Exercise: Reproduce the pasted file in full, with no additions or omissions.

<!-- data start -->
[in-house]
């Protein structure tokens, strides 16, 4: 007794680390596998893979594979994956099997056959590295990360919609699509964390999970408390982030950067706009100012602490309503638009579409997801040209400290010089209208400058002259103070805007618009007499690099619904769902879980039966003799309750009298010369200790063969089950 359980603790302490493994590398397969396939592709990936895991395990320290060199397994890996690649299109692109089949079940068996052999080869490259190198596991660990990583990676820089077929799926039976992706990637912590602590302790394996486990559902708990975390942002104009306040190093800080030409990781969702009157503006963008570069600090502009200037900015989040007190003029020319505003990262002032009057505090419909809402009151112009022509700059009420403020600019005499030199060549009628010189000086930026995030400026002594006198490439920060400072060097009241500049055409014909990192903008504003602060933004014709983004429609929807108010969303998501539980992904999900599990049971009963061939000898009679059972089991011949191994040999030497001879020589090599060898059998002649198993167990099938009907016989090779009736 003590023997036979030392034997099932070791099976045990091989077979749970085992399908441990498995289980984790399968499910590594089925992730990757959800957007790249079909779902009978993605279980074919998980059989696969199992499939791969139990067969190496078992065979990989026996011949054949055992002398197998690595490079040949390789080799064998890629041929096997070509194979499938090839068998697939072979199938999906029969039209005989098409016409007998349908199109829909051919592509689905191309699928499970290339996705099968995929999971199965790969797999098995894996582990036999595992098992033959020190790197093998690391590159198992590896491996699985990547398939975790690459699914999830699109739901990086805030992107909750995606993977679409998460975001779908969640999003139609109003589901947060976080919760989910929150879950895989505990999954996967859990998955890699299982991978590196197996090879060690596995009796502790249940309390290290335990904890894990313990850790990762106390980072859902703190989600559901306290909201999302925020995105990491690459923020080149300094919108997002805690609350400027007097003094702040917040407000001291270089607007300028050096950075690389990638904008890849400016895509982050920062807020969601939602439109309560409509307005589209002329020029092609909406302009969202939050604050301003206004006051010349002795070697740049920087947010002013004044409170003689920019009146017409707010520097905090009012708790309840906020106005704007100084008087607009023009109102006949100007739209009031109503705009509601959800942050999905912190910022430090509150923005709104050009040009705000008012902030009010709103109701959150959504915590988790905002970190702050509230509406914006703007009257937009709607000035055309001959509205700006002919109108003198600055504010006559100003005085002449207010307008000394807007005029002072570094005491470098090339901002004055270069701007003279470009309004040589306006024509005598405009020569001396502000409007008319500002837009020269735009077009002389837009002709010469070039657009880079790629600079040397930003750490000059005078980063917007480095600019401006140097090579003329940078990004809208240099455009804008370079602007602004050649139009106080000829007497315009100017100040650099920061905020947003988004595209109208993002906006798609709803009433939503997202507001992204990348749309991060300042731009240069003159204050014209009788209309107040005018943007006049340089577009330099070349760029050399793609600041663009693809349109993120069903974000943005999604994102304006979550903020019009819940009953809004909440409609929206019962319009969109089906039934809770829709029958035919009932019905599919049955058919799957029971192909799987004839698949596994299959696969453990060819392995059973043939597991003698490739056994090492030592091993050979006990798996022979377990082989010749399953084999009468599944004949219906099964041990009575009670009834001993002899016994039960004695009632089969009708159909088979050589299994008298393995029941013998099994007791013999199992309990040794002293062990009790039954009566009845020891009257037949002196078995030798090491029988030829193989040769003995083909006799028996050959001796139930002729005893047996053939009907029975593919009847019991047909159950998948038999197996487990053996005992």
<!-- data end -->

[in-house]
């Protein structure tokens, strides 16, 4: 007794680390596998893979594979994956099997056959590295990360919609699509964390999970408390982030950067706009100012602490309503638009579409997801040209400290010089209208400058002259103070805007618009007499690099619904769902879980039966003799309750009298010369200790063969089950 359980603790302490493994590398397969396939592709990936895991395990320290060199397994890996690649299109692109089949079940068996052999080869490259190198596991660990990583990676820089077929799926039976992706990637912590602590302790394996486990559902708990975390942002104009306040190093800080030409990781969702009157503006963008570069600090502009200037900015989040007190003029020319505003990262002032009057505090419909809402009151112009022509700059009420403020600019005499030199060549009628010189000086930026995030400026002594006198490439920060400072060097009241500049055409014909990192903008504003602060933004014709983004429609929807108010969303998501539980992904999900599990049971009963061939000898009679059972089991011949191994040999030497001879020589090599060898059998002649198993167990099938009907016989090779009736 003590023997036979030392034997099932070791099976045990091989077979749970085992399908441990498995289980984790399968499910590594089925992730990757959800957007790249079909779902009978993605279980074919998980059989696969199992499939791969139990067969190496078992065979990989026996011949054949055992002398197998690595490079040949390789080799064998890629041929096997070509194979499938090839068998697939072979199938999906029969039209005989098409016409007998349908199109829909051919592509689905191309699928499970290339996705099968995929999971199965790969797999098995894996582990036999595992098992033959020190790197093998690391590159198992590896491996699985990547398939975790690459699914999830699109739901990086805030992107909750995606993977679409998460975001779908969640999003139609109003589901947060976080919760989910929150879950895989505990999954996967859990998955890699299982991978590196197996090879060690596995009796502790249940309390290290335990904890894990313990850790990762106390980072859902703190989600559901306290909201999302925020995105990491690459923020080149300094919108997002805690609350400027007097003094702040917040407000001291270089607007300028050096950075690389990638904008890849400016895509982050920062807020969601939602439109309560409509307005589209002329020029092609909406302009969202939050604050301003206004006051010349002795070697740049920087947010002013004044409170003689920019009146017409707010520097905090009012708790309840906020106005704007100084008087607009023009109102006949100007739209009031109503705009509601959800942050999905912190910022430090509150923005709104050009040009705000008012902030009010709103109701959150959504915590988790905002970190702050509230509406914006703007009257937009709607000035055309001959509205700006002919109108003198600055504010006559100003005085002449207010307008000394807007005029002072570094005491470098090339901002004055270069701007003279470009309004040589306006024509005598405009020569001396502000409007008319500002837009020269735009077009002389837009002709010469070039657009880079790629600079040397930003750490000059005078980063917007480095600019401006140097090579003329940078990004809208240099455009804008370079602007602004050649139009106080000829007497315009100017100040650099920061905020947003988004595209109208993002906006798609709803009433939503997202507001992204990348749309991060300042731009240069003159204050014209009788209309107040005018943007006049340089577009330099070349760029050399793609600041663009693809349109993120069903974000943005999604994102304006979550903020019009819940009953809004909440409609929206019962319009969109089906039934809770829709029958035919009932019905599919049955058919799957029971192909799987004839698949596994299959696969453990060819392995059973043939597991003698490739056994090492030592091993050979006990798996022979377990082989010749399953084999009468599944004949219906099964041990009575009670009834001993002899016994039960004695009632089969009708159909088979050589299994008298393995029941013998099994007791013999199992309990040794002293062990009790039954009566009845020891009257037949002196078995030798090491029988030829193989040769003995083909006799028996050959001796139930002729005893047996053939009907029975593919009847019991047909159950998948038999197996487990053996005992």